High quality mounting hardware with quick release levers can simplify putting optics on your gun and help to maintain accuracy. After removing and remounting an optic you will need to check the zero – that is make sure the round goes where you have aimed. Correctly zeroing of the law enforcement carbine depends on the distances you anticipate shooting and a variety of other factors about your gun and ammunition.

Back-up sights: True, reliability and battery life of electronic optics has never been better. But Murphy’s law still holds sway over all, and the TMP must have the means to use sighted fire when an optic breaks, has a dead or defective battery, or has inadvertently been shut off. Fixed back-up sights are the fastest alternative when the optic fails. With minimal practice, one can learn to ignore partial or fully co-witnessed fixed sights in the optic field. If desired, fold-down back-ups are available, though they require several seconds to bring into play if needed.

Sling: The ability to sling your carbine is essential, providing the opportunity to use both hands for other tasks. Climbing obstacles, transitioning to handgun, and treating or moving casualties require the long gun to be quickly and reliably slung. A quick-adjustable two-point sling is best, giving the most options for securing the weapon against the body. Slings that can transition between single point and two-point can be tactically advantageous, and some sling designs allow you to adjust your sling quickly for the gear you are wearing. A few key points to remember: set the length of the sling with your full kit in place. Remember that if you wear other strap-mounted gear (such as a medical backpack), having a weapon slung over it may impede your ability to doff the pack, and vice versa if you need to quickly unsling the weapon. Strategic placement of quick release buckles can be helpful. Always place the weapon on safe before securing it against the body, keep the safety facing outboard to lower the risk of unintentional discharge, and be cognizant of where the weapon’s muzzle is pointing.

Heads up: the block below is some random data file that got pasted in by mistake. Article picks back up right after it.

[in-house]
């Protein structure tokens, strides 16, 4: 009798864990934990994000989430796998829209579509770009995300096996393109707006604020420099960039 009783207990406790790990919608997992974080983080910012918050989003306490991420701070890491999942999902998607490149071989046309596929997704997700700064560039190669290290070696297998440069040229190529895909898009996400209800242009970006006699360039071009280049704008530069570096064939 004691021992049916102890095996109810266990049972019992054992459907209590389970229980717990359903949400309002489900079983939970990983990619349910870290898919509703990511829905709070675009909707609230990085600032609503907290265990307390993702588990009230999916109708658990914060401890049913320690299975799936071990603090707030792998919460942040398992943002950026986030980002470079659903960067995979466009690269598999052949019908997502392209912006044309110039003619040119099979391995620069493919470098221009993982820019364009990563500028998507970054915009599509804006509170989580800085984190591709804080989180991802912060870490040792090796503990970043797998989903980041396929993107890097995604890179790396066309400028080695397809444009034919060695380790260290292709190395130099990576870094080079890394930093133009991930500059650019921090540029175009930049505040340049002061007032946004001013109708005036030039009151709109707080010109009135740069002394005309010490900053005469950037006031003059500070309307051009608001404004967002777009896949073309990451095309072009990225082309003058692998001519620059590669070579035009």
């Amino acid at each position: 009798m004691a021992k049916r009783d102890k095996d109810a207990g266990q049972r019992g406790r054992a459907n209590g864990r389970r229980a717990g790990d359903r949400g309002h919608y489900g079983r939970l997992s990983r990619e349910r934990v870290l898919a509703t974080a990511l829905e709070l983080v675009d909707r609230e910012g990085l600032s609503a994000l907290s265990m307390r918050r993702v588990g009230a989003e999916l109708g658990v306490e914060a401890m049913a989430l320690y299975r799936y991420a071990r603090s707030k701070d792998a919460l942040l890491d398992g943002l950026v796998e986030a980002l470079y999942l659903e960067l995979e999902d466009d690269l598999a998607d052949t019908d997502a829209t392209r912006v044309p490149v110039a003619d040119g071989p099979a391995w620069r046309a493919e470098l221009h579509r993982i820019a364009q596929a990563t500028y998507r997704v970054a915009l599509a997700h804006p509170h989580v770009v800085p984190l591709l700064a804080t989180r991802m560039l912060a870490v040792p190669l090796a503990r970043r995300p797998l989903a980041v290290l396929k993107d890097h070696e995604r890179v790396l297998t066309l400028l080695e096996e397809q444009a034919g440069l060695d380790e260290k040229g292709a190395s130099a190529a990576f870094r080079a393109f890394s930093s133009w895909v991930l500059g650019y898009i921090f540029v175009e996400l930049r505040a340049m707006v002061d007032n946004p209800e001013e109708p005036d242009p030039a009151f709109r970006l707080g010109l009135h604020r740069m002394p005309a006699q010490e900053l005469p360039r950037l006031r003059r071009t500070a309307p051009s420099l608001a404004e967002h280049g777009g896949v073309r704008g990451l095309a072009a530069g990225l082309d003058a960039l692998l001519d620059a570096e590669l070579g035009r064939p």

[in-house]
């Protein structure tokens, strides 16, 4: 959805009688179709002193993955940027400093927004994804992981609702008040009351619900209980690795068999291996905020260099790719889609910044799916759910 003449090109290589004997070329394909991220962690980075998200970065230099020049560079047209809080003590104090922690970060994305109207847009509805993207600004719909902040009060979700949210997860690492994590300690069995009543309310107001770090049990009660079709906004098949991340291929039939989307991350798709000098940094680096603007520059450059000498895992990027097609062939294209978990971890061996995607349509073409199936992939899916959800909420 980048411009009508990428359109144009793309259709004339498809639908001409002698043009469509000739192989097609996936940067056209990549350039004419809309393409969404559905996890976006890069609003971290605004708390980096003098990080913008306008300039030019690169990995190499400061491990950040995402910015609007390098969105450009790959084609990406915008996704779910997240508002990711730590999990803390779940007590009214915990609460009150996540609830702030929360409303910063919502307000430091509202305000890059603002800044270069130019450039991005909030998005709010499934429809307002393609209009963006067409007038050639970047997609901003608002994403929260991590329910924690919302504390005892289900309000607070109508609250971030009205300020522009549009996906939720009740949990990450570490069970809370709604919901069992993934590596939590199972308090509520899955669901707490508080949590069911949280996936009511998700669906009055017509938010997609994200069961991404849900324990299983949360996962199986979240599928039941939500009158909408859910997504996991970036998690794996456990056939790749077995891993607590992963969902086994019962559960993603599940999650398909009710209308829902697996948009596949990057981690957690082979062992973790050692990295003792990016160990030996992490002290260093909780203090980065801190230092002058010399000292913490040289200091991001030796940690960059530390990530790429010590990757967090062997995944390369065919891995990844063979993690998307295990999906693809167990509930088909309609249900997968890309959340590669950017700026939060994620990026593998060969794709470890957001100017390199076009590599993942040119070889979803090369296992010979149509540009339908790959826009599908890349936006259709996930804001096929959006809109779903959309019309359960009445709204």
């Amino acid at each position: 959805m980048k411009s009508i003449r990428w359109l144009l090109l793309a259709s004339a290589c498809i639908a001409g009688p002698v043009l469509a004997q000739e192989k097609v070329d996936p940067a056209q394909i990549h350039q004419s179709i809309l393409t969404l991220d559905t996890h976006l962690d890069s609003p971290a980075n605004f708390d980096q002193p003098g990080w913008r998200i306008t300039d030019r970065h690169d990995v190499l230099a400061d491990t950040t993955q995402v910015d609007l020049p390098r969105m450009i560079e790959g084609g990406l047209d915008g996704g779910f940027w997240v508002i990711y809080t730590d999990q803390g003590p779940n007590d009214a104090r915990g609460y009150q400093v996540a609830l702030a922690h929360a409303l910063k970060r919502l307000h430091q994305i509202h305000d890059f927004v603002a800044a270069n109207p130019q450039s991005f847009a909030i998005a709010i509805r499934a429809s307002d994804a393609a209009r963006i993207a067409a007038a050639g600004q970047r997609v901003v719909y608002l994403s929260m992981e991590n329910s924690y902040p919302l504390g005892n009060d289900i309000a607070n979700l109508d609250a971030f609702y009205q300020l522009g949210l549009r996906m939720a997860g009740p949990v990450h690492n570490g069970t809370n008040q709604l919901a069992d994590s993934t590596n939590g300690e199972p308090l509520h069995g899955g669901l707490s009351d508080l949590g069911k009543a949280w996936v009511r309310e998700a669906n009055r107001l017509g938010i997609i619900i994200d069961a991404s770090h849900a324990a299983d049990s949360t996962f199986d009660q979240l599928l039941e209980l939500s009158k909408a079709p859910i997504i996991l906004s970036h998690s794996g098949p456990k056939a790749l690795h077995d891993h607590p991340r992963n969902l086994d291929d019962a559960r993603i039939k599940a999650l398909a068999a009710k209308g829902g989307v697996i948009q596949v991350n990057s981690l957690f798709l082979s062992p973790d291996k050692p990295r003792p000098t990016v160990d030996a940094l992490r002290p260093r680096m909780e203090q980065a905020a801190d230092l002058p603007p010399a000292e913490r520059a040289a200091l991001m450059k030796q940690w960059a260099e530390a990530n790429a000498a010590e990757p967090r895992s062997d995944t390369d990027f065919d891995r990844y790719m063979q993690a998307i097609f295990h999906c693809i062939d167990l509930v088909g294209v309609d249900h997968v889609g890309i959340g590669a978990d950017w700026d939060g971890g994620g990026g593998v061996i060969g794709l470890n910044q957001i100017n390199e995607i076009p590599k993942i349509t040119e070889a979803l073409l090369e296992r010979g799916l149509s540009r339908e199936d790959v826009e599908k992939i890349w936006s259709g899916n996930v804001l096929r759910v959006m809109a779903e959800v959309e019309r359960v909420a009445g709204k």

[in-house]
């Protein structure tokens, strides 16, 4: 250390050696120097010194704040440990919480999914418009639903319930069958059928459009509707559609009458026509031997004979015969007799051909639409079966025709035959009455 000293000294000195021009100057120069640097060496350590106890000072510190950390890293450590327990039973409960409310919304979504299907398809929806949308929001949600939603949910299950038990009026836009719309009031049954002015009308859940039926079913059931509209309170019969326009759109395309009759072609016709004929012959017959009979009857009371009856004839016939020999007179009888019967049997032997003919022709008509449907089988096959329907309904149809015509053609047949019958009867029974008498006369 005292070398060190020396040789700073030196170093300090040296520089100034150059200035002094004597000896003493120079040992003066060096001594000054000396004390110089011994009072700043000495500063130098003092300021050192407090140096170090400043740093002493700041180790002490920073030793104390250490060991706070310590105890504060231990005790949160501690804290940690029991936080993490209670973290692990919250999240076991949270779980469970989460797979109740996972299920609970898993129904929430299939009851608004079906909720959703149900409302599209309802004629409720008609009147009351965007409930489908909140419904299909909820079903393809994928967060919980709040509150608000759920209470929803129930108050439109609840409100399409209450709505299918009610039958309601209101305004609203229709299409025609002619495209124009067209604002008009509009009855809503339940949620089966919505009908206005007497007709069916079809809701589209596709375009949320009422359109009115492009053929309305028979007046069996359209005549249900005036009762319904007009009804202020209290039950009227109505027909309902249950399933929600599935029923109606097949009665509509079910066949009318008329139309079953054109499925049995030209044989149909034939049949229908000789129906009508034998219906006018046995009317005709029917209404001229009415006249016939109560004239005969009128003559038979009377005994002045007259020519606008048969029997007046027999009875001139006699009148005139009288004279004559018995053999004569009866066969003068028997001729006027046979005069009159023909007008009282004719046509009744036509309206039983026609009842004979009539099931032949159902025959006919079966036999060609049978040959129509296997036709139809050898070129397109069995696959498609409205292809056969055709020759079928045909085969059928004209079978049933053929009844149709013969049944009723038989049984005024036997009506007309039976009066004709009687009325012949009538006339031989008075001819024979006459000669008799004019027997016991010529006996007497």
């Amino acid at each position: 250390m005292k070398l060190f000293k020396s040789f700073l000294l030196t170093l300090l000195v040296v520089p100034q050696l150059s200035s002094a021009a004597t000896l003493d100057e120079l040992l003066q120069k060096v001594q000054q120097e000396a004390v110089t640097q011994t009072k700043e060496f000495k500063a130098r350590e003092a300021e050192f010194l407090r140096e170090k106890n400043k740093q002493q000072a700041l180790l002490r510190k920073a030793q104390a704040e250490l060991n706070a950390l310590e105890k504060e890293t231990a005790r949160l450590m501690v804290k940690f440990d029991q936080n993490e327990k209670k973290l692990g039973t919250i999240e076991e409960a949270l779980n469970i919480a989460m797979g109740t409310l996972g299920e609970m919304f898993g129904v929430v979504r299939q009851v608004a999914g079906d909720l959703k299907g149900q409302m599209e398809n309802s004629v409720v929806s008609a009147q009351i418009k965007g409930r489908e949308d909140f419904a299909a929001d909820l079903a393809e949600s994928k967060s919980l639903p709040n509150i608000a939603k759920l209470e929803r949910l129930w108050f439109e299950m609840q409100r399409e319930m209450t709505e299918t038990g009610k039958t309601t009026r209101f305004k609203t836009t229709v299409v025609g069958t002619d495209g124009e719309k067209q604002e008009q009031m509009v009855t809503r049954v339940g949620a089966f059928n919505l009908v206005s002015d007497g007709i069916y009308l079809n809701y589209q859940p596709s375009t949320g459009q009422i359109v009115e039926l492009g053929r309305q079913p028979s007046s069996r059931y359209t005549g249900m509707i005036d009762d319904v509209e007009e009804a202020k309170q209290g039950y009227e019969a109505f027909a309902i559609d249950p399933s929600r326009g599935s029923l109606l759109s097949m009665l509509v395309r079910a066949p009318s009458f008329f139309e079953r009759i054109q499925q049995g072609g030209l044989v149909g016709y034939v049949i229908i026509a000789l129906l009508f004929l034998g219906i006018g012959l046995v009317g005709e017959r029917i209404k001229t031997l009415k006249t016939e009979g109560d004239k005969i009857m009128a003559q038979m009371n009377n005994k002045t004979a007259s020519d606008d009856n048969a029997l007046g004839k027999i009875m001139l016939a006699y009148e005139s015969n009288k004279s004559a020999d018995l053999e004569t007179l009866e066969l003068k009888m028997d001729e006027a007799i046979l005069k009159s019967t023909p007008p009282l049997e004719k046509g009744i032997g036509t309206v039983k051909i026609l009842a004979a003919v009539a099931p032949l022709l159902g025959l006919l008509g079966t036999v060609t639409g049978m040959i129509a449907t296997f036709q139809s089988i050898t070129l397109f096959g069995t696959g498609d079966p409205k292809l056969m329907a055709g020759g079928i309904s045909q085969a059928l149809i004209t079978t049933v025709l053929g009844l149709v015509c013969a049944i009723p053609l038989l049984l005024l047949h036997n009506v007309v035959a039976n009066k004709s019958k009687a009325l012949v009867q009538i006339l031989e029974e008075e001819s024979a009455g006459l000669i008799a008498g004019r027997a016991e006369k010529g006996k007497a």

long gun2.jpgSBR with Blue Force Gear Vickers Padded Sling.
Note tan “quick adjuster” tab and quick-detach swivel mounts.

Tactical light: A quality tactical light such as those offered by Surefire, Streamlight, and Inforce will help locate and identify targets, temporally blind targets, illuminate target hands to scan for the presence of a weapon, and enhance the ability to identify other threats or no-shoot targets near the threat. Lights designed for use on carbines will provide the ideal lumens and beam pattern for tactical long gun distances. Pressure activated switches allow for quick-on quick-off, and enable one to run the light while still maintaining a solid forward grip on the gun. If you run a vertical foregrip, the pressure switch can be mounted on the grip, plus there are vertical foregrips available with an integrated light. Be aware that if you are running a pistol which is not registered as an SBR, the ATF forbids the use of a vertical foregrip.

long gun3.jpgInforce WML light. Safety lever is in upward position to prevent inadvertent actuation during storage
or transport. Note Aimpoint optic and mid-barrel back-up front sight in photo background.

A few other tips and tricks: a good flash hider like the military-style “birdcage” or the Noveske Flaming Pig reduce muzzle flash and noise. A muzzle compensator or muzzle brake may give you slightly faster shot-to-shot splits (great for competition) but will significantly increase your muzzle blast and noise, especially for anyone standing astride of you, even with hearing protection. Suppressors (aka silencers) reduce noise signature and the risk for hearing loss. Visible lasers can enhance close-range targeting, and infrared lasers are useful when working with night vision optic devices or night vision googles. Do not put Punisher skulls, “Molon Labe”, or other provocative markings on your weapon, unless you want them projected in front of a jury while a prosecutor paints you as a blood-thirsty killer.

Above all, practice, practice, practice. Train regularly with your long gun. Safe handling should become second nature. Train in full kit; it is very different running a gun “slick” versus with full gear, helmet, and medical bags. Remember, your role is to enhance the safety of your team and provide care in the direst of circumstances. Know your gear, keep your role straight, and train with purpose.

All photographs by Brian L. Springer